The School Places Challenge 2016
Over 24,000 extra classrooms required by 2020
More than 2,000 new schools must be built within the next four years to accommodate the rising number of primary and secondary pupils in England, according to SCAPE’s latest ‘School Places Challenge’ report.
Our latest research report has revealed that local authorities are expecting an additional 729,000 pupils in education by 2020 - a rise of 8.6% in primary school pupils and 12% in secondary school pupils in England alone. To tackle this increase, the equivalent of two new schools must be created each working day.
London, the South East and East of England are experiencing the highest growth with more than 375,000 additional primary and secondary pupils expected to be added to the registers in four years’ time.
Of the total 2,122 new schools needed, the equivalent of 12,209 primary classrooms and 12,078 secondary classrooms, London requires 507 new schools. The London Borough of Barking and Dagenham will see the biggest increase in pupil numbers, requiring a total of 28 new schools, followed by Lambeth, Newham and Greenwich, which need 21, 37 and 25 new schools built, respectively.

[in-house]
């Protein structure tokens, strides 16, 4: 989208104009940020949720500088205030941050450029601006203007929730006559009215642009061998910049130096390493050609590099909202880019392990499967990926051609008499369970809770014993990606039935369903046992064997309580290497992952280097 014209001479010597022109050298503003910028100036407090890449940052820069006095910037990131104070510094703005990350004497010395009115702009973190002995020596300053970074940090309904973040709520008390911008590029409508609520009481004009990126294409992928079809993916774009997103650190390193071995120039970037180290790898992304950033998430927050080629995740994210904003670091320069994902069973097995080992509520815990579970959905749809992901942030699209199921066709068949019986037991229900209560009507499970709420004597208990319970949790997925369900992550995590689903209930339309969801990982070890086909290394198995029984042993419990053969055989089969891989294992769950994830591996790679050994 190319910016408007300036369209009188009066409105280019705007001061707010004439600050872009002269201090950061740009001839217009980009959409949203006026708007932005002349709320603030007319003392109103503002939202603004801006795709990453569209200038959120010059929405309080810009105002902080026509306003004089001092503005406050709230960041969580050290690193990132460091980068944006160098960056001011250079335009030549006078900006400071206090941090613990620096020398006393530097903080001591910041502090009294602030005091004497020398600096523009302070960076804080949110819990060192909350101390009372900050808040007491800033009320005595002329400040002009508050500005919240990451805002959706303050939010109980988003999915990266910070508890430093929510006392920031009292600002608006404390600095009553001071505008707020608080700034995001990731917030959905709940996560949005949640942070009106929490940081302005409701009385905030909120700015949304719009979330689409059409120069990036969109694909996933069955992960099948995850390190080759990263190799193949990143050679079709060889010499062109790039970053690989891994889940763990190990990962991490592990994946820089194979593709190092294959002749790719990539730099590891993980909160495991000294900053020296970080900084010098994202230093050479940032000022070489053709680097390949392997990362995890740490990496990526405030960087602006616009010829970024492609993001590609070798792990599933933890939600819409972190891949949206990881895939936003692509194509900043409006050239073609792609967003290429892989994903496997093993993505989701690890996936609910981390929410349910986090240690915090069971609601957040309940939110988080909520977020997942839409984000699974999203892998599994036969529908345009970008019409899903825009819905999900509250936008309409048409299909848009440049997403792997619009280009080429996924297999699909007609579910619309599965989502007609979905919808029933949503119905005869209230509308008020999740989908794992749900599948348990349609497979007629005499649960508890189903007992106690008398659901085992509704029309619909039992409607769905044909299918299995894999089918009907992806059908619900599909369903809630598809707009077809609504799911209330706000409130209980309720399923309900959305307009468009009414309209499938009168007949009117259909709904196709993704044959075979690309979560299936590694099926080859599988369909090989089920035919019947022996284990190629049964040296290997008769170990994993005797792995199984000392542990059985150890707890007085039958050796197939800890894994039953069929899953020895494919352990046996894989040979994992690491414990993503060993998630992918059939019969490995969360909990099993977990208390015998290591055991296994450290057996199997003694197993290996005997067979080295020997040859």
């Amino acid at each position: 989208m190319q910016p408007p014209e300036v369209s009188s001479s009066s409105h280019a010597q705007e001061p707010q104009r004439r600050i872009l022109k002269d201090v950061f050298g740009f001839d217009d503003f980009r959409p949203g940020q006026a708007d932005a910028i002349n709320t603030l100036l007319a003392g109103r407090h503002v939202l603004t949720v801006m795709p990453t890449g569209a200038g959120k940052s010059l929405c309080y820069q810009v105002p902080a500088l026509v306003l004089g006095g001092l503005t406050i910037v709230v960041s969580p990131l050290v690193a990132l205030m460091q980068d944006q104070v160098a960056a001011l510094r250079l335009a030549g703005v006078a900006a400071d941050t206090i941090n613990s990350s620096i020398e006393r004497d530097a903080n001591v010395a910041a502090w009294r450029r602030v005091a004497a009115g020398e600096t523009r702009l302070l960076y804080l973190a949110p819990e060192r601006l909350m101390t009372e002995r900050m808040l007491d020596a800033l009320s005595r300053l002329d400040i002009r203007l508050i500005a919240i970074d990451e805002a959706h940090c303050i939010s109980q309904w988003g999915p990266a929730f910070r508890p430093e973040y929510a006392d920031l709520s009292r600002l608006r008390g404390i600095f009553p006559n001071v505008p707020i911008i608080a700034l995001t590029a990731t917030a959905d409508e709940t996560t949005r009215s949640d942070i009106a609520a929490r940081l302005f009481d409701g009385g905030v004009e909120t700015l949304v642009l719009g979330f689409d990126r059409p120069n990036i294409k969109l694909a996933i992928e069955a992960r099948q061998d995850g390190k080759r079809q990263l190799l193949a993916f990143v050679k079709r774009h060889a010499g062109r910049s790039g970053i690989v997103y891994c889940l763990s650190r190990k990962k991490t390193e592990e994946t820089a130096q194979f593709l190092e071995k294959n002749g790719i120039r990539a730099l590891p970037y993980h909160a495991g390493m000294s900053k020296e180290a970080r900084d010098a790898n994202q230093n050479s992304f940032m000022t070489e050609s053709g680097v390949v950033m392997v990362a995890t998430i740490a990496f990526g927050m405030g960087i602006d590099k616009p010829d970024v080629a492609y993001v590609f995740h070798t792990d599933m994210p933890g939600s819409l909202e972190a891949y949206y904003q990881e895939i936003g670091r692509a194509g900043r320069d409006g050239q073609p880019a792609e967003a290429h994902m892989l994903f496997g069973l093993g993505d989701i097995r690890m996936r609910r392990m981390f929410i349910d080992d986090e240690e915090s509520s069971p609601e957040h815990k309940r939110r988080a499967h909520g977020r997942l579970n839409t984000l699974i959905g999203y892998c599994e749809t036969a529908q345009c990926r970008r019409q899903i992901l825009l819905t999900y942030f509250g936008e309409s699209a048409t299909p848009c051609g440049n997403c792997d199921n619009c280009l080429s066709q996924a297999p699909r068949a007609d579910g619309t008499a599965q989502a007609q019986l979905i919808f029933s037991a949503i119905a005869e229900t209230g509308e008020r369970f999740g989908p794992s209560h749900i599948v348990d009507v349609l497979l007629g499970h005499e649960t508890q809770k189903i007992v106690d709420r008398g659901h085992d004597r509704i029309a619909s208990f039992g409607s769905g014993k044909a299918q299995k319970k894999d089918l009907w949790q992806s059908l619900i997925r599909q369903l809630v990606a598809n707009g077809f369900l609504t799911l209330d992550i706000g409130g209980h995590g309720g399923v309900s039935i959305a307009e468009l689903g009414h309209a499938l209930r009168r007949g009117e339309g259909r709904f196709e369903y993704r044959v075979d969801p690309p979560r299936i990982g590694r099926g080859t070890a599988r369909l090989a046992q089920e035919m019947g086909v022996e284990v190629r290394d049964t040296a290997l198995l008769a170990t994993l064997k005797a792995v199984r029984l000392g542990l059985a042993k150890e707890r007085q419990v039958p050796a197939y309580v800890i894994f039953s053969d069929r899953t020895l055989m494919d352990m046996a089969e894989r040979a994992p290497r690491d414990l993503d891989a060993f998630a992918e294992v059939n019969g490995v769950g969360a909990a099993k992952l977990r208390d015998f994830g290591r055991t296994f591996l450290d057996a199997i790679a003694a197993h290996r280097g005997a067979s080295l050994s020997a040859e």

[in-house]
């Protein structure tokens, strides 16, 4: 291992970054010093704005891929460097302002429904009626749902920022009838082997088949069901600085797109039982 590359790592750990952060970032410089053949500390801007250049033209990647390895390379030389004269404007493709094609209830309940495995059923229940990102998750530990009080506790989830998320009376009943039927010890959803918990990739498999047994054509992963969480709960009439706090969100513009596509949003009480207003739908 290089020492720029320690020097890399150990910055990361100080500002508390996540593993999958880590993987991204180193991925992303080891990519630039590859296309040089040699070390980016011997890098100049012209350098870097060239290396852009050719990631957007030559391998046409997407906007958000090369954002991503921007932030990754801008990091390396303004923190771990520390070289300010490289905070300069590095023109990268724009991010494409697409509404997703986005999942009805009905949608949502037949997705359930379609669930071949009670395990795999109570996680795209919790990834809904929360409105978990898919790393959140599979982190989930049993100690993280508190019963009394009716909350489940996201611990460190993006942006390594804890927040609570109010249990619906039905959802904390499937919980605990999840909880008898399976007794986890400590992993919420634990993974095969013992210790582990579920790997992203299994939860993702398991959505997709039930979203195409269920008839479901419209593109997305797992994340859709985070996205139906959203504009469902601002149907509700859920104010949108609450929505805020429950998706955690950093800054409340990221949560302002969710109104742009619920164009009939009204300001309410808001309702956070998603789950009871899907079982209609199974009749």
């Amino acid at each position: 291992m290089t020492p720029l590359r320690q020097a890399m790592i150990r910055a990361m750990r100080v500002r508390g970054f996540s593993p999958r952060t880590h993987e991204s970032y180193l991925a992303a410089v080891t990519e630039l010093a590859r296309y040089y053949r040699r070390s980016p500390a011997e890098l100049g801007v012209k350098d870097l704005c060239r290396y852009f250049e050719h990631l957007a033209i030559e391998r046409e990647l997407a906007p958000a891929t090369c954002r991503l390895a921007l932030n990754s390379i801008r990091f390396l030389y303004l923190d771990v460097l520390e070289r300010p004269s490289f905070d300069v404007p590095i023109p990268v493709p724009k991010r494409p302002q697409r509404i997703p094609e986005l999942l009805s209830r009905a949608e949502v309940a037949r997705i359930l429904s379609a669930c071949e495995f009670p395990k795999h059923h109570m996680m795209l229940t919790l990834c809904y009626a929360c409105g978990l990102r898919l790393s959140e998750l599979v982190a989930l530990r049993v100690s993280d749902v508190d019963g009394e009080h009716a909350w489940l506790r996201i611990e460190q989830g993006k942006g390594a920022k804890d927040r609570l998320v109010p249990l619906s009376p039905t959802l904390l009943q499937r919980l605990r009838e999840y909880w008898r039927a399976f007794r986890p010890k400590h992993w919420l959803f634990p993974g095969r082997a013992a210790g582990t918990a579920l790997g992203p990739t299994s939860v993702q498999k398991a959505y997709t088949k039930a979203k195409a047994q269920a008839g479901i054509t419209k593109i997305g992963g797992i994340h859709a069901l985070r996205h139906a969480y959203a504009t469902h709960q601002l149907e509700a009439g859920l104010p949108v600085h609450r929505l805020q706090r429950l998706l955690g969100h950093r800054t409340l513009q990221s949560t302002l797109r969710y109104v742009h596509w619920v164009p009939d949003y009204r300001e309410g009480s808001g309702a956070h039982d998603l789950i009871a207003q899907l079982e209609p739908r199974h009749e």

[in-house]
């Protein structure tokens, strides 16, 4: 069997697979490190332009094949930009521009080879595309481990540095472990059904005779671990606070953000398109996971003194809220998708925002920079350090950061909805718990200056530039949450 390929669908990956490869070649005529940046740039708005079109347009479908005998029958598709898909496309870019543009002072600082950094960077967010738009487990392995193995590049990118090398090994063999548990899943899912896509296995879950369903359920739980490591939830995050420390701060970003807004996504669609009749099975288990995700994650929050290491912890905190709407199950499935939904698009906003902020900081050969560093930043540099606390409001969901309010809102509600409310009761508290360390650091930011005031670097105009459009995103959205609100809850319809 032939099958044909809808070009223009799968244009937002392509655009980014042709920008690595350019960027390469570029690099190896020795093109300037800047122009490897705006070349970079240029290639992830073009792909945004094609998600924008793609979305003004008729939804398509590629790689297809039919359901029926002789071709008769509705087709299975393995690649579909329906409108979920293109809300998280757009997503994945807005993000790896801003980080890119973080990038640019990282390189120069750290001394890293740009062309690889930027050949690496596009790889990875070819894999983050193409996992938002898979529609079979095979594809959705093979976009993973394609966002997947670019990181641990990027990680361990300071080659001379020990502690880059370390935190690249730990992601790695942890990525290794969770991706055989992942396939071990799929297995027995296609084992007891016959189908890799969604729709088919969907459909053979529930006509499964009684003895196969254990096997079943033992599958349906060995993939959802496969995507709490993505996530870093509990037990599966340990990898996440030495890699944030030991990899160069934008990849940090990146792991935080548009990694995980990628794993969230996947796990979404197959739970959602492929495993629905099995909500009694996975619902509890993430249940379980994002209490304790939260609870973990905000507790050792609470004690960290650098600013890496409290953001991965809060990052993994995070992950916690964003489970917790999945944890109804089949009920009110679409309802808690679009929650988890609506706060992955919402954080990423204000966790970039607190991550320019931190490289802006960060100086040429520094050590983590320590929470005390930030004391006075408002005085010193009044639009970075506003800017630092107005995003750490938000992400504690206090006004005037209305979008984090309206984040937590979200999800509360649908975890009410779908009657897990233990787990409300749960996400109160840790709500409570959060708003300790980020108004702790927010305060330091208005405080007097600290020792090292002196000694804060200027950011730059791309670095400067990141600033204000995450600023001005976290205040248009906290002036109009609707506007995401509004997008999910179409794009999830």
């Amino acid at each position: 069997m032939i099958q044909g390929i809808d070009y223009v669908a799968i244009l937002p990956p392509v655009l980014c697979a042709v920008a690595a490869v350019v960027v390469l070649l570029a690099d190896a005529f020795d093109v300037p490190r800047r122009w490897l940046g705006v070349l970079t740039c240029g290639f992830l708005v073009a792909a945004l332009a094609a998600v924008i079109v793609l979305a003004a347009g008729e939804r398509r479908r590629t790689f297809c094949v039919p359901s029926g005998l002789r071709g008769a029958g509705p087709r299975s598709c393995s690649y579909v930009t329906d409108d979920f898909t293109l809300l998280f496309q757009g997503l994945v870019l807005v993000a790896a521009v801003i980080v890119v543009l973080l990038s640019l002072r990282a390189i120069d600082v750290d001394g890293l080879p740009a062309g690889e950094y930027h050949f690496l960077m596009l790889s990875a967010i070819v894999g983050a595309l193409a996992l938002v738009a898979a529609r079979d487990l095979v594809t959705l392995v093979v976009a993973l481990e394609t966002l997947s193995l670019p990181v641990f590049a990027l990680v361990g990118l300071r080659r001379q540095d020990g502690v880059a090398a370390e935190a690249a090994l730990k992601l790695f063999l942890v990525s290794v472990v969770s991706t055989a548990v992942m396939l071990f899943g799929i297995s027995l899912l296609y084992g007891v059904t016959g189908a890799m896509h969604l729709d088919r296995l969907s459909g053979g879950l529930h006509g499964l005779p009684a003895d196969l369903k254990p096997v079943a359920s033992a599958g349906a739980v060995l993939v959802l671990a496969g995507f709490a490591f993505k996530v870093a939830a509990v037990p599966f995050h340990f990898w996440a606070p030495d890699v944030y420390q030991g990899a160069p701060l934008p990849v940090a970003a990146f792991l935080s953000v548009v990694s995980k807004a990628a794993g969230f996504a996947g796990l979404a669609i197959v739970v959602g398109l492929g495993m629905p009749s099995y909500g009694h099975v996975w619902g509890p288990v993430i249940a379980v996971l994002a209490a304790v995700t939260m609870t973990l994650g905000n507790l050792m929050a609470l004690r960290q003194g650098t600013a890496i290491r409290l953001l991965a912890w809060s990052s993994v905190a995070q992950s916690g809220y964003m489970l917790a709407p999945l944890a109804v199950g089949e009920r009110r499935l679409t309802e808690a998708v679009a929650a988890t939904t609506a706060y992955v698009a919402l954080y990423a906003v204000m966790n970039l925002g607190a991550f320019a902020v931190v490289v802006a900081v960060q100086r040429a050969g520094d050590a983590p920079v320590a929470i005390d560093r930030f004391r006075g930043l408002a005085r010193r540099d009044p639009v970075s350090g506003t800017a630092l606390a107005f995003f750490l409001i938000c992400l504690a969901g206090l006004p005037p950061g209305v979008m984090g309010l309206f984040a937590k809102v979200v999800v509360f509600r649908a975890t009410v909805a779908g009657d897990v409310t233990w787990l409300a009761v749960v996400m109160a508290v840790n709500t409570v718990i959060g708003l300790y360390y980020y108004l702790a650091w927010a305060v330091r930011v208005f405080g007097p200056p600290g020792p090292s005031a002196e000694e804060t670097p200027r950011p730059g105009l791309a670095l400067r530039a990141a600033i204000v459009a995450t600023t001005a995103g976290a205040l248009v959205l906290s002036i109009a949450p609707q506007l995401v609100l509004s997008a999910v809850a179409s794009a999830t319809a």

Outside of London, the Northern Powerhouse city of Manchester will see numbers rise to almost 19,000 extra primary and secondary pupils by 2020 – a 27% increase that will require the equivalent of 57 new schools. Rapid growth in the cities of Bristol, Peterborough, Milton Keynes, Leicester and Nottingham will also mean that new schools will become highly sought-after should the necessary amount not be built in time.
As the growth of the primary school population gathers pace, the pressure on school places will soon transfer to the secondary population, requiring a new wave of advanced school building. The government’s preference for free schools has created uncertainty for local authorities, who are tasked with planning and building new schools, but will not be responsible for running them. Proposals for new grammar schools has further muddied the waters.
Mark Robinson, SCAPE chief executive